Popularity of videogame videos on YouTube and Twitch have spawned a network of loyal fans that are willing to contribute support to their favorite gamer stars. In return, these gamers need to find a way to sustain their viewers and fans, as well as attract new ones, to support the longevity of their channels. This is where the role of (Re)Playability comes in.
(Re)Playability goes beyond the pull of a narrative, of the graphics, or even of the action of a game to play with what Bogost (2008) calls the “possibility space” (p. 121), of a game. This space is where “the myriad configurations the player might construct to see the ways the processes inscribed in the system work,” (p. 121). Playing with the procedures of a game creates the opportunity for gamers to create new challenges that allows a game to be played differently. An example of this is Many a True Nerd’s (MATN) Fallout (Bethesda Softworks) playlists on YouTube. In addition to playing the game through in “normal” playing mode, MATN also goes back and plays the game in survival mode (a player must stop to eat, drink, and rest), using only non-traditional weapons (no guns), using specific modifications that change how the game is played, and through the many additional DLC worlds. Through the practice of (Re)Playability, MATN manages to flex and push back on the boundaries of the gameplay itself by trying new avenues of playing within a single game.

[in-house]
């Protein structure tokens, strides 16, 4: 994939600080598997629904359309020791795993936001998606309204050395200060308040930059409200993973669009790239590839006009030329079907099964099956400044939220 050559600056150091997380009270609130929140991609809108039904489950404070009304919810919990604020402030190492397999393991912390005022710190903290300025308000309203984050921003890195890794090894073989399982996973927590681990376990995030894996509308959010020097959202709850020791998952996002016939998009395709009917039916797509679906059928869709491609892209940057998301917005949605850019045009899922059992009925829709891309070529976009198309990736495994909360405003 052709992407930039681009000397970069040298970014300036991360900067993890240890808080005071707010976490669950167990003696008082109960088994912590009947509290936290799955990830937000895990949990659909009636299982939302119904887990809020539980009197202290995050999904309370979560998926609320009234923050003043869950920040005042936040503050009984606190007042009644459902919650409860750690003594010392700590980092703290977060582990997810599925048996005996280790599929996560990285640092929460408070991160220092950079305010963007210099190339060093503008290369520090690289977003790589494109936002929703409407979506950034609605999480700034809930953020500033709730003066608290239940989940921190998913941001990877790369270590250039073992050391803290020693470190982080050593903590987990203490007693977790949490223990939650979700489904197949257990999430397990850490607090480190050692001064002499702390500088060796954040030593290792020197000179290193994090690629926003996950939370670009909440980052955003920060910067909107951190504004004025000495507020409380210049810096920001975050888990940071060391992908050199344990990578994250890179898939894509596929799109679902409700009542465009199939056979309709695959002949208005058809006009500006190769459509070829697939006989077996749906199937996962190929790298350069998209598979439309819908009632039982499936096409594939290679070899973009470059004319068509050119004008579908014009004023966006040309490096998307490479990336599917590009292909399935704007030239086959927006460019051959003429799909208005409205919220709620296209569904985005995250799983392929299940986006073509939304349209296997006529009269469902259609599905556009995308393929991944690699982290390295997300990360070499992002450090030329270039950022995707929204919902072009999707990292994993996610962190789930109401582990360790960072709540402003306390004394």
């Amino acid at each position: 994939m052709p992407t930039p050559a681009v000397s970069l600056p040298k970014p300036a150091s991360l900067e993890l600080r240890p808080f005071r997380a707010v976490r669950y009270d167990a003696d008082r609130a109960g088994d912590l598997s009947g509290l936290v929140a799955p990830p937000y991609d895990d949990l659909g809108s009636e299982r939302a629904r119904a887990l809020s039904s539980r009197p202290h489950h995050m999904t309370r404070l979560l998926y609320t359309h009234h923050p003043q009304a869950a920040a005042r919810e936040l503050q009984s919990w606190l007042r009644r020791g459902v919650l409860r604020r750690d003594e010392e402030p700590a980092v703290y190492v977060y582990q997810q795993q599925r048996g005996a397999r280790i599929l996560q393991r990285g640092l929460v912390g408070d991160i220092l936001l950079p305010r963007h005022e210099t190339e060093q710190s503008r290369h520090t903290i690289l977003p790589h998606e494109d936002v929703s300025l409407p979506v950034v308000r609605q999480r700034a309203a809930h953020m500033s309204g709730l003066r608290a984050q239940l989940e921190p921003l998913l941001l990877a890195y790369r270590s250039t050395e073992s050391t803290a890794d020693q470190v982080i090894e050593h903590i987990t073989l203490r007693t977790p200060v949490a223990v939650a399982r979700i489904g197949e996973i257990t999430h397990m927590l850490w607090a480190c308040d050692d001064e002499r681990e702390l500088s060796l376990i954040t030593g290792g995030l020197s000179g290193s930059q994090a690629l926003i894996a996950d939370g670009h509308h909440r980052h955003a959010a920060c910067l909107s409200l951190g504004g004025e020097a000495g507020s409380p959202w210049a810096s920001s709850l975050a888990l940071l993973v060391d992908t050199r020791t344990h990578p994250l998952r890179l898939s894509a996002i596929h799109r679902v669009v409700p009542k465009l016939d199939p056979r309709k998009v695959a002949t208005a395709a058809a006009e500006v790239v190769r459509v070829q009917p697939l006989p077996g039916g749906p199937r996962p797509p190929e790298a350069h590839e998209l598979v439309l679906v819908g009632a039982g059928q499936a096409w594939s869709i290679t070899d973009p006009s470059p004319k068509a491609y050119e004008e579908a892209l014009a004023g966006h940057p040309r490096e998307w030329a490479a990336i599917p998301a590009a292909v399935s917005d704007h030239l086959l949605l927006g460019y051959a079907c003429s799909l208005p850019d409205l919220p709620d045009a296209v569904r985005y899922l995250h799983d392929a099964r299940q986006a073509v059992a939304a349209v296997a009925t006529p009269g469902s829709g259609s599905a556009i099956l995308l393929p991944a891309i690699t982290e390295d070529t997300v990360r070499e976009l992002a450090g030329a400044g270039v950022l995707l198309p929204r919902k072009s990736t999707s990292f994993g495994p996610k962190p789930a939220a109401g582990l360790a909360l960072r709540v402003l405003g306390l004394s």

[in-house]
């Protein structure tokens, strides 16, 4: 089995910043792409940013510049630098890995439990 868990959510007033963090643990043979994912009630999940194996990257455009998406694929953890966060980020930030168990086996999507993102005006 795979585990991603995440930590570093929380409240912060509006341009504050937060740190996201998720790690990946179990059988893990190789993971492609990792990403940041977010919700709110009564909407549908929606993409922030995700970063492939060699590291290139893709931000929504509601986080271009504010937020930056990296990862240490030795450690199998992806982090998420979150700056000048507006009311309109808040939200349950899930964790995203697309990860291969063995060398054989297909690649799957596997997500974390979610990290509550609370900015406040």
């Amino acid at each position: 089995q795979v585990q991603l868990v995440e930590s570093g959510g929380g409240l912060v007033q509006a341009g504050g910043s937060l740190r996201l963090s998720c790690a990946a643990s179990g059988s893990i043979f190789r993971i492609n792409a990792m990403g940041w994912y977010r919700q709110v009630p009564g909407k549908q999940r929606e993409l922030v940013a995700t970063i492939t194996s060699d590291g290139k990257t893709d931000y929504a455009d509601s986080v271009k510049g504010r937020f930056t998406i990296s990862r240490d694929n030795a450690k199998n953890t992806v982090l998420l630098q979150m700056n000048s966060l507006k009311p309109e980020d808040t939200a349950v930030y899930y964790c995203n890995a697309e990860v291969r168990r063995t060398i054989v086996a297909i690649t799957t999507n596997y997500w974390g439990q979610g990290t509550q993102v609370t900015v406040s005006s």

(Re)Playability not only allows gamer stars to maintain their viewership and potentially their livelihood, but the implications of how these gamers use the procedures to their advantage have impacts on the gaming industry itself. DLC has become a common practice in the last ten years. Consoles have started allowing modifications in games. New playability features such as easier or harder levels are being built into games. By challenging the procedures of the games, the gaming industry has stepped up to say “Challenge Accepted”.
Bogost, I. (2008) “The Rhetoric of Video Games." In The Ecology of Games: Connecting Youth, Games, and Learning. Edited by K. Salen. Cambridge, MA: The MIT Press. 117–140. doi: 10.1162/dmal.9780262693646.117